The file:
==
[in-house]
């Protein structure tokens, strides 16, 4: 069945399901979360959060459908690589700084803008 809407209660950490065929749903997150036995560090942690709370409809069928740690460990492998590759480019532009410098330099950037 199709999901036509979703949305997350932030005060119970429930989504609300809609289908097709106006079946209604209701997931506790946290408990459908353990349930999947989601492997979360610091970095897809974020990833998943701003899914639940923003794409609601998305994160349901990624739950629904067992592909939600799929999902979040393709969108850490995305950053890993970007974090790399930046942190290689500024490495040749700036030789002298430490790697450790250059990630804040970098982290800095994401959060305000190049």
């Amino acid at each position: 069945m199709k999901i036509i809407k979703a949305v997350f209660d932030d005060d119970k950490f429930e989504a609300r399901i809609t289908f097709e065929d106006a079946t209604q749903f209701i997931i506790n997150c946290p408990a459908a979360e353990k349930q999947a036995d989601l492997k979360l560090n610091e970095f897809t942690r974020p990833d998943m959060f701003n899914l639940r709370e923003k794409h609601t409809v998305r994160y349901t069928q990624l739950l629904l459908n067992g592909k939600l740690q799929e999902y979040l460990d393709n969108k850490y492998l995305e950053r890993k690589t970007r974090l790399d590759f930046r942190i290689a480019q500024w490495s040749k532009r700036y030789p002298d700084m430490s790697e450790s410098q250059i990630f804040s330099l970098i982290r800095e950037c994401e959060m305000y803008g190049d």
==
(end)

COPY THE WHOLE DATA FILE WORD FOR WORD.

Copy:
[in-house]
């Protein structure tokens, strides 16, 4: 069945399901979360959060459908690589700084803008 809407209660950490065929749903997150036995560090942690709370409809069928740690460990492998590759480019532009410098330099950037 199709999901036509979703949305997350932030005060119970429930989504609300809609289908097709106006079946209604209701997931506790946290408990459908353990349930999947989601492997979360610091970095897809974020990833998943701003899914639940923003794409609601998305994160349901990624739950629904067992592909939600799929999902979040393709969108850490995305950053890993970007974090790399930046942190290689500024490495040749700036030789002298430490790697450790250059990630804040970098982290800095994401959060305000190049």
């Amino acid at each position: 069945m199709k999901i036509i809407k979703a949305v997350f209660d932030d005060d119970k950490f429930e989504a609300r399901i809609t289908f097709e065929d106006a079946t209604q749903f209701i997931i506790n997150c946290p408990a459908a979360e353990k349930q999947a036995d989601l492997k979360l560090n610091e970095f897809t942690r974020p990833d998943m959060f701003n899914l639940r709370e923003k794409h609601t409809v998305r994160y349901t069928q990624l739950l629904l459908n067992g592909k939600l740690q799929e999902y979040l460990d393709n969108k850490y492998l995305e950053r890993k690589t970007r974090l790399d590759f930046r942190i290689a480019q500024w490495s040749k532009r700036y030789p002298d700084m430490s790697e450790s410098q250059i990630f804040s330099l970098i982290r800095e950037c994401e959060m305000y803008g190049d």